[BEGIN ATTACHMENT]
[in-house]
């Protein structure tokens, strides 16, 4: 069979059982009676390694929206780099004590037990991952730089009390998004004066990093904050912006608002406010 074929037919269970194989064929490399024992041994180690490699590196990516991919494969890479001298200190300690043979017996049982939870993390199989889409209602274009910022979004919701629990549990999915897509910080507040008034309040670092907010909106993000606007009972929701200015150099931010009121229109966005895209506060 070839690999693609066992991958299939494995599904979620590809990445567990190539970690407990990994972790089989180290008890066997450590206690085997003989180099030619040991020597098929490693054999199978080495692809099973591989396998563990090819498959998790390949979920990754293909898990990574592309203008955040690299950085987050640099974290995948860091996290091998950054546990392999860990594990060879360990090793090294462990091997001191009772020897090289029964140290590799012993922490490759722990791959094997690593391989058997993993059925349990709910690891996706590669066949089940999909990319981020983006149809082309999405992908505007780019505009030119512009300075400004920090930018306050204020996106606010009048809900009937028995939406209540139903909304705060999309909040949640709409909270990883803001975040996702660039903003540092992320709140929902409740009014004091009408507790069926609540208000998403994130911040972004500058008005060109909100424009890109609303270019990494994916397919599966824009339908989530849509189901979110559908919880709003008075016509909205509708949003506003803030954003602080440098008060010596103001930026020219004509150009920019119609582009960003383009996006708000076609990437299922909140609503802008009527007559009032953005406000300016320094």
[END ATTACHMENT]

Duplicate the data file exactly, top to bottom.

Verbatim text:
[in-house]
């Protein structure tokens, strides 16, 4: 069979059982009676390694929206780099004590037990991952730089009390998004004066990093904050912006608002406010 074929037919269970194989064929490399024992041994180690490699590196990516991919494969890479001298200190300690043979017996049982939870993390199989889409209602274009910022979004919701629990549990999915897509910080507040008034309040670092907010909106993000606007009972929701200015150099931010009121229109966005895209506060 070839690999693609066992991958299939494995599904979620590809990445567990190539970690407990990994972790089989180290008890066997450590206690085997003989180099030619040991020597098929490693054999199978080495692809099973591989396998563990090819498959998790390949979920990754293909898990990574592309203008955040690299950085987050640099974290995948860091996290091998950054546990392999860990594990060879360990090793090294462990091997001191009772020897090289029964140290590799012993922490490759722990791959094997690593391989058997993993059925349990709910690891996706590669066949089940999909990319981020983006149809082309999405992908505007780019505009030119512009300075400004920090930018306050204020996106606010009048809900009937028995939406209540139903909304705060999309909040949640709409909270990883803001975040996702660039903003540092992320709140929902409740009014004091009408507790069926609540208000998403994130911040972004500058008005060109909100424009890109609303270019990494994916397919599966824009339908989530849509189901979110559908919880709003008075016509909205509708949003506003803030954003602080440098008060010596103001930026020219004509150009920019119609582009960003383009996006708000076609990437299922909140609503802008009527007559009032953005406000300016320094």